Subject Re: [Firebird-admin] Re: [Firebird-devel] Common Message Repository
Author Jim Starkey
Alex Peshkov wrote:

> Used by you to hold message repository fb1.5 is an awful thing from
> security POV. To get this table I've needed IbExpert and 5 minutes due
> to relatively slow connection.

<details snipped>

> Certainly, *I* don't want to really break shared messages repository.
> But it's only techical problem to start DES-cracker against this list.
> How will we look, if our repository will be broken by hackers?
> I hope (don't want to test) that you use classic, not super, which may
> be easily killed by known BOF.
> May be it's better to use 2.0 for this purpose? At least you will not
> get this table from it and there are no *known* BOFs in it.
Alex, I hope you don't mind if I moved this back to the devel list.

Let's do a little analysis of the problem and potential solutions.

It's reasonably well known that DES has been cracked in approximately 24
hours with more or less off the shelf hardware. On the other hand, the
hardware is exotic, expensive, and would require a great deal of
expertise to program. Running on even very fast off the shelf PCs,
cracking DES would probably take a couple of weeks. However, the 24
hours is based on a 56 bit key. Firebird passwords are a maximum of 8
characters and each character is almost always a letter, a digit, a
hyphen or a blank, for an effective character set of 6 bits. So that
gives us an effective key size of 48 bits, max. That reduces the amount
of time for the specialized hardware to about six minutes and an
ordinary PC to about three days. But any moron trying to crack a
password is going to work by password length, so a seven character
password will probably take the specialized hardware about 5 seconds and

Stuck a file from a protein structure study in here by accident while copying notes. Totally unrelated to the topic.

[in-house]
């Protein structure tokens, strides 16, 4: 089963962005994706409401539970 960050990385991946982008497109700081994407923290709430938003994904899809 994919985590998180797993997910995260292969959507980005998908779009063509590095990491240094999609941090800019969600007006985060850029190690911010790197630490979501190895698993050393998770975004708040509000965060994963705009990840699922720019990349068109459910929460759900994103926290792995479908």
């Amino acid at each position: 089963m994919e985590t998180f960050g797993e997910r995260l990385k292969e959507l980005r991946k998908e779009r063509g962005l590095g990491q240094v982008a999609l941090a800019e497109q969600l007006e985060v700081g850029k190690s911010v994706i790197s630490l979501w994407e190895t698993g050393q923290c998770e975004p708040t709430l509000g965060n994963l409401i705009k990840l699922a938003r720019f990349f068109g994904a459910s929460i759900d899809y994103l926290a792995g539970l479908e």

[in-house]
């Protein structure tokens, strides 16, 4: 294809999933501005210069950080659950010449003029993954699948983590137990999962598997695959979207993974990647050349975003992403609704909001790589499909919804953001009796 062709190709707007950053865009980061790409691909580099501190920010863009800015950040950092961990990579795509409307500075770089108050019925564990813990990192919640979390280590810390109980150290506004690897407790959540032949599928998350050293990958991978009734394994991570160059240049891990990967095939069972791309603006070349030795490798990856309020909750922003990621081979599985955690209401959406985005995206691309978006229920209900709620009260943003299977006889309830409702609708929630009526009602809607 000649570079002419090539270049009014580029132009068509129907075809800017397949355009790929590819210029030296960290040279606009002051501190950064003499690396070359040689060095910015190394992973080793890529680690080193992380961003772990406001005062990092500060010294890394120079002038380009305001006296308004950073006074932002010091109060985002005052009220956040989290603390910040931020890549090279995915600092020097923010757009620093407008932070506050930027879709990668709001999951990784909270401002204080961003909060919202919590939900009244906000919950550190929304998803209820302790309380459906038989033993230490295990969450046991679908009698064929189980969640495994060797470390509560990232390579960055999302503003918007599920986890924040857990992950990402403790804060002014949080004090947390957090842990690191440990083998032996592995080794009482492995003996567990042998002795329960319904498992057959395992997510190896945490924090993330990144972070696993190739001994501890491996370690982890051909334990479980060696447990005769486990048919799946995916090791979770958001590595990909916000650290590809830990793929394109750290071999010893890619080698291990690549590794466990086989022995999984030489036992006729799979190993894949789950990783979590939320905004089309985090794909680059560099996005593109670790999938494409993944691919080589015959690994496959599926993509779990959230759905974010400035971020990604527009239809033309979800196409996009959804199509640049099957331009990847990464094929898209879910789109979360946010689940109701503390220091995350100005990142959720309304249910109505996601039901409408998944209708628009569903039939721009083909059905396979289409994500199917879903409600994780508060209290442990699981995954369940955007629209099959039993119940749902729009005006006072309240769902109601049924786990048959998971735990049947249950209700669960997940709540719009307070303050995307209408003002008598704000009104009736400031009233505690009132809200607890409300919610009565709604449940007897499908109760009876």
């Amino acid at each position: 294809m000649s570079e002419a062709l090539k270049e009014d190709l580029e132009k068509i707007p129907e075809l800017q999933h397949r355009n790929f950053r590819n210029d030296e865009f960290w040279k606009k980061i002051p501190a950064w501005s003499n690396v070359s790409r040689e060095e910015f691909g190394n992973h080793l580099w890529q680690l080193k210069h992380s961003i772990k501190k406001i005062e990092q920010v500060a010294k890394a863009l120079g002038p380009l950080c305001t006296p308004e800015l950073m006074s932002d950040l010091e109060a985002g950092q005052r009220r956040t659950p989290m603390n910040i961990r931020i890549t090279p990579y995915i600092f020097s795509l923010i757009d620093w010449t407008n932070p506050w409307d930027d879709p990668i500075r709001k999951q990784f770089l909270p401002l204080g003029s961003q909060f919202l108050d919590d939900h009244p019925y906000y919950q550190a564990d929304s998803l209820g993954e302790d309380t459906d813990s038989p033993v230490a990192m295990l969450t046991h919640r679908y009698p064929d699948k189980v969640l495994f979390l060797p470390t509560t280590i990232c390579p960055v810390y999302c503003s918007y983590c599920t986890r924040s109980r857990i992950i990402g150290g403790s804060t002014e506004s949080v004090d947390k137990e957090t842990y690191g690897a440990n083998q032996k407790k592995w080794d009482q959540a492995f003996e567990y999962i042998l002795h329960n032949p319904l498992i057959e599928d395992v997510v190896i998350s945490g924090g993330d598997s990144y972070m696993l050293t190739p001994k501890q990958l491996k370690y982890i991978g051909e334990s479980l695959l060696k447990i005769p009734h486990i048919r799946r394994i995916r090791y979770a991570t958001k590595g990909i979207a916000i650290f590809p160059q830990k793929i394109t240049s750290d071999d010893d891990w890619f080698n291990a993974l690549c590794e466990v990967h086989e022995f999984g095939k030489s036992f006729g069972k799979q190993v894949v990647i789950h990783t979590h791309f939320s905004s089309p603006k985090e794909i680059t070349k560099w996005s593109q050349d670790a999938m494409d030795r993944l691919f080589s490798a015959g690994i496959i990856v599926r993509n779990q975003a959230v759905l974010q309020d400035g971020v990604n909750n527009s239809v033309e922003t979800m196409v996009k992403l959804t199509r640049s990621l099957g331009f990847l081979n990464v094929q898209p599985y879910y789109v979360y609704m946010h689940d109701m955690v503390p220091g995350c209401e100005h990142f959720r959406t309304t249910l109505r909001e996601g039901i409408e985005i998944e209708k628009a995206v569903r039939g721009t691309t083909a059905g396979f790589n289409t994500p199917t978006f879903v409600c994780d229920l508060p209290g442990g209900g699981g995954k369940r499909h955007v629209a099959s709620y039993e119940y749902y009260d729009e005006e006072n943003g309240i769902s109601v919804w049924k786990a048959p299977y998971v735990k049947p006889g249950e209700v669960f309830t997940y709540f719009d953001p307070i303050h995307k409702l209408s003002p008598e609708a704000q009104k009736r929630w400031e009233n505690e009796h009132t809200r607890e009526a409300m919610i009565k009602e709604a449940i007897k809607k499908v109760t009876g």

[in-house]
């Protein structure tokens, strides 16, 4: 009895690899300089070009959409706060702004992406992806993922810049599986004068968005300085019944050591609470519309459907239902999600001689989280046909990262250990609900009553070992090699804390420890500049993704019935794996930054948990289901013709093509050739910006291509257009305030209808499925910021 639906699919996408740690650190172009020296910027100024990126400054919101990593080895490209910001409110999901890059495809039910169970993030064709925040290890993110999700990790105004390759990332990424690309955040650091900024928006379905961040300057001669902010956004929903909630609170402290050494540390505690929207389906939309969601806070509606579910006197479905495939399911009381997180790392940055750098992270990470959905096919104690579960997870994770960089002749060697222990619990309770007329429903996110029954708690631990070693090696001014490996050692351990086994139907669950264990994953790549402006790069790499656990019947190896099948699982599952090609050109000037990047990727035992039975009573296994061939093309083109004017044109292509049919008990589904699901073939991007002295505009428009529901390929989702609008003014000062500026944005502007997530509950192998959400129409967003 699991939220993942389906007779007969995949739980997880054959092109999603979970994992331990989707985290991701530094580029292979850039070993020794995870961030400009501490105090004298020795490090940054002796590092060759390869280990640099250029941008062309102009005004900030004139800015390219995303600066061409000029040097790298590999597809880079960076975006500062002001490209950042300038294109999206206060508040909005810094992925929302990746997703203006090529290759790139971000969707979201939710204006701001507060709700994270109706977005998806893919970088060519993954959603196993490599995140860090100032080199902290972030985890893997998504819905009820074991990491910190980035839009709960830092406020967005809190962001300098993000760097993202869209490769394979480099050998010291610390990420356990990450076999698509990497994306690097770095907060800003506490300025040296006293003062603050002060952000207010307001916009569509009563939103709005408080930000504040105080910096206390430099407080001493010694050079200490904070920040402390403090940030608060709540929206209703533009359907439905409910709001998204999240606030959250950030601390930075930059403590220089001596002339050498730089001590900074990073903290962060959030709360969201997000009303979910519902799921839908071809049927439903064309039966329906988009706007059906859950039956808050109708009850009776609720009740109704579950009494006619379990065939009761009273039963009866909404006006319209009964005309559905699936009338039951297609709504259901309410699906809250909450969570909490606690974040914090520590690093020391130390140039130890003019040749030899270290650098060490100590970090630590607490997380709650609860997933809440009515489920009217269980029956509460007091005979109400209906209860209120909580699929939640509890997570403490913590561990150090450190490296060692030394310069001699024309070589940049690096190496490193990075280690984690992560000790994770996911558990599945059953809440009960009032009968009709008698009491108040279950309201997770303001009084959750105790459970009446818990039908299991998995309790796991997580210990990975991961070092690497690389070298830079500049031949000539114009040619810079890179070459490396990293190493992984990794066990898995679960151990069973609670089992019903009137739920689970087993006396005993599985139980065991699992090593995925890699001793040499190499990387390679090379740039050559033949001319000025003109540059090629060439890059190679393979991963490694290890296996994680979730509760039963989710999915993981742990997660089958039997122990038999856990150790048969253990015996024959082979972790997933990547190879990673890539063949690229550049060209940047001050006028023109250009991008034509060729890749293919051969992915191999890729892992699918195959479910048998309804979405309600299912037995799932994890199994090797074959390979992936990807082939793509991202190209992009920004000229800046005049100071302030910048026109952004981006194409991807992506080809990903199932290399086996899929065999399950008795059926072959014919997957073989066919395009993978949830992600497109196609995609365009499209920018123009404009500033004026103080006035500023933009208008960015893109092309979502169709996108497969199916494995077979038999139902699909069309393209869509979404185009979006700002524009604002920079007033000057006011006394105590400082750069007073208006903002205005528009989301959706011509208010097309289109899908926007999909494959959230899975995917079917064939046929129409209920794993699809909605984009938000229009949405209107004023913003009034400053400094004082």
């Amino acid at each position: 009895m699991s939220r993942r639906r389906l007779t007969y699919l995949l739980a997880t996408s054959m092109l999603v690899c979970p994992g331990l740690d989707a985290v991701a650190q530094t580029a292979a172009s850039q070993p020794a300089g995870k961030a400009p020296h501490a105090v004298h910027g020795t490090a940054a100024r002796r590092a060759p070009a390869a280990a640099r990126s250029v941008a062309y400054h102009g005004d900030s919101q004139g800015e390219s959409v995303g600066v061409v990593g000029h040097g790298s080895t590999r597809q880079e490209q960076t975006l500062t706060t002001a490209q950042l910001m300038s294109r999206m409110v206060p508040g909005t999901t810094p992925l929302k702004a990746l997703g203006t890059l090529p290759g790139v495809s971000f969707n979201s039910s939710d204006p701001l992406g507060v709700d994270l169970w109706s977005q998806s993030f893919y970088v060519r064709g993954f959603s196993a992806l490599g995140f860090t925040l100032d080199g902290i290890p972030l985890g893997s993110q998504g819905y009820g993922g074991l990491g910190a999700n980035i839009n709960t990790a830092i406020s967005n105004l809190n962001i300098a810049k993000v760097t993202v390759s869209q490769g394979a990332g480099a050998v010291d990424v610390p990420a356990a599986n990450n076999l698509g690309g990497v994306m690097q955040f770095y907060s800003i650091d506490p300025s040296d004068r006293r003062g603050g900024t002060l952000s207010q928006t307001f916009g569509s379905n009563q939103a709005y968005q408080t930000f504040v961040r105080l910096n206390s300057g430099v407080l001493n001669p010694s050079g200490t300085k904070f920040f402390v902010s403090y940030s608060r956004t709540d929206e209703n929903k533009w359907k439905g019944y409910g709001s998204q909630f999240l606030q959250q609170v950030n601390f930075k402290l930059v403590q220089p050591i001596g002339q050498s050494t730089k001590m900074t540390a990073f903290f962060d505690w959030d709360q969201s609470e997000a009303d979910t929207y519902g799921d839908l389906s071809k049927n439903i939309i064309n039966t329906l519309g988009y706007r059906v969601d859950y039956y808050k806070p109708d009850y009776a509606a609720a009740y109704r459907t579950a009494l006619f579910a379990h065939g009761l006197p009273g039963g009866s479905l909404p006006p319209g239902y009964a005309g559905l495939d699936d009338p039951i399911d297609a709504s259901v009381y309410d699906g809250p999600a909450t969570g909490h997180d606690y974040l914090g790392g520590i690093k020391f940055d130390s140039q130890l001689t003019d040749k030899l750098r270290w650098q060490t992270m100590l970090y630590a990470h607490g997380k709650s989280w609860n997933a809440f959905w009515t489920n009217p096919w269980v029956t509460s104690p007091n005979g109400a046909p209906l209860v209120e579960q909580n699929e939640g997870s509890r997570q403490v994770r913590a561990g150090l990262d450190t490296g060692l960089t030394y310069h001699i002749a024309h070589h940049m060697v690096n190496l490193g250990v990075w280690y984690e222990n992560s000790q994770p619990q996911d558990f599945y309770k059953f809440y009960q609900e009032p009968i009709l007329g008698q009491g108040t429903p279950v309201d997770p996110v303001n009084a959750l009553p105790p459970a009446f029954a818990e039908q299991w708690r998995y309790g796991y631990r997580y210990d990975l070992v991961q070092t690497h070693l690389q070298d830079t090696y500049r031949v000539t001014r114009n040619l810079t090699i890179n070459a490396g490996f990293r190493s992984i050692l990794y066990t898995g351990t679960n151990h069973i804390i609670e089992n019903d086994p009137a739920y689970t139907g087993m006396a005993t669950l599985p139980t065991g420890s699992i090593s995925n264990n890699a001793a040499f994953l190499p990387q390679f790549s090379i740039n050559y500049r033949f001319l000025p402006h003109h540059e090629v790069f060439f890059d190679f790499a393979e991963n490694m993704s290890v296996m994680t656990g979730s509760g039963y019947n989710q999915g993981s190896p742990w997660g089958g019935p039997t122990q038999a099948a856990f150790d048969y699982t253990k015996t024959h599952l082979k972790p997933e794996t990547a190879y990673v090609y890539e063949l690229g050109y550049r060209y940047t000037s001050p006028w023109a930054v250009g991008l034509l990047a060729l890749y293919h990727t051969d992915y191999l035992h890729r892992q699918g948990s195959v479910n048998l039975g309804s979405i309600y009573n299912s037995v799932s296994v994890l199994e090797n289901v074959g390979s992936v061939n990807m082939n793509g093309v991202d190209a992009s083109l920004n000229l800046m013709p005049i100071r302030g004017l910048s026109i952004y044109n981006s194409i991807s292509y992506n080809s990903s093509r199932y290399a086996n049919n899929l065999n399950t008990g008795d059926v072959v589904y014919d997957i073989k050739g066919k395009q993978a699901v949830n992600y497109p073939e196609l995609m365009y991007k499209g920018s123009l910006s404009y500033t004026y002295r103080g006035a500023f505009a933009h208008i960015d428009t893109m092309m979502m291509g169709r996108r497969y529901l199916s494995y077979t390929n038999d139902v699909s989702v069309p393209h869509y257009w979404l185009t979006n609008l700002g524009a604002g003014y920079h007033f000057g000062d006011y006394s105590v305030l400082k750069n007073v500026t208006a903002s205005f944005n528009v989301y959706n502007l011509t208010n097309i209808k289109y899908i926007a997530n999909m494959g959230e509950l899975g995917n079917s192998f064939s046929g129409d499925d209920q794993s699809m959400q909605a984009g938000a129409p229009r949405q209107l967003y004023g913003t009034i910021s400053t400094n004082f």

the PC a little more than an hour.

The weakness is in the password length, not the hash. The fact that
Firebird 2 computes the hash with SHA has at most a tiny linear effect
on the computation required to crack a password.

If there were a mechanism in place to detect systematic attacks, things
would be marginally better, but to the best of my knowledge, no version
of Firebird detects or reports when it is under attack (please tell me
if Firebird 2 has changed this). Making the user/password table
inaccessible would be a help, but hiding it isn't worth the effort.

The fact that the password hashes are available is certainly a problem,
but if the system doesn't detect or report attacks, it doesn't make a
lot of difference.

Now, putting that aside temporarily, it has been reported that there are
somewhere between 4 million and 40 million compromised PCs on the net,
inside and outside of firewalls. Any (or all!) of these could be
running a password sniffer with an ethernet board running in promiscuous
mode. Since Firebird, all versions, send passwords in clear or
trivially obfuscated, it is easy game.

I don't think Firebird database security is any worse than other
database products, but it is, well, pathetic.

Here is the minimum that must be done:

1. The password table must be inaccessible to non-trusted users.
2. Passwords must be transmitted with one-time session keys
distributed with public key encryption
3. The system must recognize when it is under attack, take defensive
measure, and call for help.

Passwords are lousy security, and until a better technology is accepted,
will always be the weak link. Given that we are obligated to support
passwords for the indefinite future, we have to recognize and compensate
for their weaknesses. A more secure hash of an insecure password isn't
the answer.

A short term easy to implement fix is to anchor accounts to what I call
coteries -- sets of IP addresses from which a given account is valid.
This won't stop your roommate, co-worker, or kid from attacking your
account, but it will stop other remaining 99.9999% of the hackers.


Jim Starkey
Netfrastructure, Inc.
978 526-1376